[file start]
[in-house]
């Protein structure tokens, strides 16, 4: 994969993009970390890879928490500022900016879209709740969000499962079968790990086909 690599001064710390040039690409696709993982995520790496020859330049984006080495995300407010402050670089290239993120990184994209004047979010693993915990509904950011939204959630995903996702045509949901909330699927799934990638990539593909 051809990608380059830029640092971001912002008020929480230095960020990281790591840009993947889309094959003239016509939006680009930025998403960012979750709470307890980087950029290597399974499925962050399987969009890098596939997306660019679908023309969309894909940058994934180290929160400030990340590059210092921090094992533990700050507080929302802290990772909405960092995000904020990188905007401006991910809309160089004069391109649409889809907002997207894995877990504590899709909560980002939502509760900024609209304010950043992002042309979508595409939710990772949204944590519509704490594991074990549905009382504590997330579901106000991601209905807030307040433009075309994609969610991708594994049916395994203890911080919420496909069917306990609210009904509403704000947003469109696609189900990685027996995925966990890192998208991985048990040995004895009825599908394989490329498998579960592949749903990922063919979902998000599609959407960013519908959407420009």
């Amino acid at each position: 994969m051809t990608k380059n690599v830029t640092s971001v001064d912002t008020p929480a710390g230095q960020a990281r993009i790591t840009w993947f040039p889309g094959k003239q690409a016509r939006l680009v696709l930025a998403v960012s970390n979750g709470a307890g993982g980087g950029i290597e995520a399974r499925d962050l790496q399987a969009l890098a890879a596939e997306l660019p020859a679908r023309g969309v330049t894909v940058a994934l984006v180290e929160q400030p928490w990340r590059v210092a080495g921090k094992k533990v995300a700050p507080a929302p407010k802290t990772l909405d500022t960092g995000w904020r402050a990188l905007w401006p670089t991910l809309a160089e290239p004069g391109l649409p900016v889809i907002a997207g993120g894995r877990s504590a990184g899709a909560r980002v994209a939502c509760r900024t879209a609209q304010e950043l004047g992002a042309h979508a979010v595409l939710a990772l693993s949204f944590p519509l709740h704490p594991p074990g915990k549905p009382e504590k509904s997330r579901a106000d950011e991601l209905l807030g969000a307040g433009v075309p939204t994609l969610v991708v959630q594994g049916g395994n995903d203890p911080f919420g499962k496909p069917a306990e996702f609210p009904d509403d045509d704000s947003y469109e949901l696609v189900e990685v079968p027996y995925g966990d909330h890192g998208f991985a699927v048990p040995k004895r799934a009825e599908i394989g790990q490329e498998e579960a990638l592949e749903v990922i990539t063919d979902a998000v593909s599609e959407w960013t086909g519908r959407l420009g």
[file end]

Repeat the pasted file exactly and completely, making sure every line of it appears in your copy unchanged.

[in-house]
């Protein structure tokens, strides 16, 4: 994969993009970390890879928490500022900016879209709740969000499962079968790990086909 690599001064710390040039690409696709993982995520790496020859330049984006080495995300407010402050670089290239993120990184994209004047979010693993915990509904950011939204959630995903996702045509949901909330699927799934990638990539593909 051809990608380059830029640092971001912002008020929480230095960020990281790591840009993947889309094959003239016509939006680009930025998403960012979750709470307890980087950029290597399974499925962050399987969009890098596939997306660019679908023309969309894909940058994934180290929160400030990340590059210092921090094992533990700050507080929302802290990772909405960092995000904020990188905007401006991910809309160089004069391109649409889809907002997207894995877990504590899709909560980002939502509760900024609209304010950043992002042309979508595409939710990772949204944590519509704490594991074990549905009382504590997330579901106000991601209905807030307040433009075309994609969610991708594994049916395994203890911080919420496909069917306990609210009904509403704000947003469109696609189900990685027996995925966990890192998208991985048990040995004895009825599908394989490329498998579960592949749903990922063919979902998000599609959407960013519908959407420009």
């Amino acid at each position: 994969m051809t990608k380059n690599v830029t640092s971001v001064d912002t008020p929480a710390g230095q960020a990281r993009i790591t840009w993947f040039p889309g094959k003239q690409a016509r939006l680009v696709l930025a998403v960012s970390n979750g709470a307890g993982g980087g950029i290597e995520a399974r499925d962050l790496q399987a969009l890098a890879a596939e997306l660019p020859a679908r023309g969309v330049t894909v940058a994934l984006v180290e929160q400030p928490w990340r590059v210092a080495g921090k094992k533990v995300a700050p507080a929302p407010k802290t990772l909405d500022t960092g995000w904020r402050a990188l905007w401006p670089t991910l809309a160089e290239p004069g391109l649409p900016v889809i907002a997207g993120g894995r877990s504590a990184g899709a909560r980002v994209a939502c509760r900024t879209a609209q304010e950043l004047g992002a042309h979508a979010v595409l939710a990772l693993s949204f944590p519509l709740h704490p594991p074990g915990k549905p009382e504590k509904s997330r579901a106000d950011e991601l209905l807030g969000a307040g433009v075309p939204t994609l969610v991708v959630q594994g049916g395994n995903d203890p911080f919420g499962k496909p069917a306990e996702f609210p009904d509403d045509d704000s947003y469109e949901l696609v189900e990685v079968p027996y995925g966990d909330h890192g998208f991985a699927v048990p040995k004895r799934a009825e599908i394989g790990q490329e498998e579960a990638l592949e749903v990922i990539t063919d979902a998000v593909s599609e959407w960013t086909g519908r959407l420009g």